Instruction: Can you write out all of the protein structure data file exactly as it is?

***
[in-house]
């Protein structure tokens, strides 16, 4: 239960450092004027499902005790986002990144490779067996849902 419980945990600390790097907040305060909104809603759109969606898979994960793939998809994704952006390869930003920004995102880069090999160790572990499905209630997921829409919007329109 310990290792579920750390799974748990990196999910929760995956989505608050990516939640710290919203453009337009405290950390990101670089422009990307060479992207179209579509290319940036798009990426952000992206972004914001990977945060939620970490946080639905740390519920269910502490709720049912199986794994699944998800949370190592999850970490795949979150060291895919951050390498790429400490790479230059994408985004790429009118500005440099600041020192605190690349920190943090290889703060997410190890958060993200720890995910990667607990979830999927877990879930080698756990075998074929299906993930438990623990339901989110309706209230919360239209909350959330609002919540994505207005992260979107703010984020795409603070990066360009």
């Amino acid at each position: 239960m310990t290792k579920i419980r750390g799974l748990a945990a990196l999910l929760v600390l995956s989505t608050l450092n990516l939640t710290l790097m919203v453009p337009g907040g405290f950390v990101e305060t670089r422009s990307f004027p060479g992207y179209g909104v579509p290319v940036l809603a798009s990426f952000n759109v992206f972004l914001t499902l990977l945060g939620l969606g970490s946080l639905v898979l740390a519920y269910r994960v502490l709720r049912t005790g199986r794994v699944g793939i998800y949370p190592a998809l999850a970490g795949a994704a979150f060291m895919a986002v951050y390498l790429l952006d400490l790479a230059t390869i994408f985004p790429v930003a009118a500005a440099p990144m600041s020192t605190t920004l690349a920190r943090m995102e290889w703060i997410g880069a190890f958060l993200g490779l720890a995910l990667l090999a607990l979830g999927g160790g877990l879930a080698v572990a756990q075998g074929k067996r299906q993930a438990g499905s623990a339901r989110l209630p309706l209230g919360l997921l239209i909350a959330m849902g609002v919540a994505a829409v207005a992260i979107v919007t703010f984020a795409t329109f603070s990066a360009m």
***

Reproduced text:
[in-house]
């Protein structure tokens, strides 16, 4: 239960450092004027499902005790986002990144490779067996849902 419980945990600390790097907040305060909104809603759109969606898979994960793939998809994704952006390869930003920004995102880069090999160790572990499905209630997921829409919007329109 310990290792579920750390799974748990990196999910929760995956989505608050990516939640710290919203453009337009405290950390990101670089422009990307060479992207179209579509290319940036798009990426952000992206972004914001990977945060939620970490946080639905740390519920269910502490709720049912199986794994699944998800949370190592999850970490795949979150060291895919951050390498790429400490790479230059994408985004790429009118500005440099600041020192605190690349920190943090290889703060997410190890958060993200720890995910990667607990979830999927877990879930080698756990075998074929299906993930438990623990339901989110309706209230919360239209909350959330609002919540994505207005992260979107703010984020795409603070990066360009």
């Amino acid at each position: 239960m310990t290792k579920i419980r750390g799974l748990a945990a990196l999910l929760v600390l995956s989505t608050l450092n990516l939640t710290l790097m919203v453009p337009g907040g405290f950390v990101e305060t670089r422009s990307f004027p060479g992207y179209g909104v579509p290319v940036l809603a798009s990426f952000n759109v992206f972004l914001t499902l990977l945060g939620l969606g970490s946080l639905v898979l740390a519920y269910r994960v502490l709720r049912t005790g199986r794994v699944g793939i998800y949370p190592a998809l999850a970490g795949a994704a979150f060291m895919a986002v951050y390498l790429l952006d400490l790479a230059t390869i994408f985004p790429v930003a009118a500005a440099p990144m600041s020192t605190t920004l690349a920190r943090m995102e290889w703060i997410g880069a190890f958060l993200g490779l720890a995910l990667l090999a607990l979830g999927g160790g877990l879930a080698v572990a756990q075998g074929k067996r299906q993930a438990g499905s623990a339901r989110l209630p309706l209230g919360l997921l239209i909350a959330m849902g609002v919540a994505a829409v207005a992260i979107v919007t703010f984020a795409t329109f603070s990066a360009m």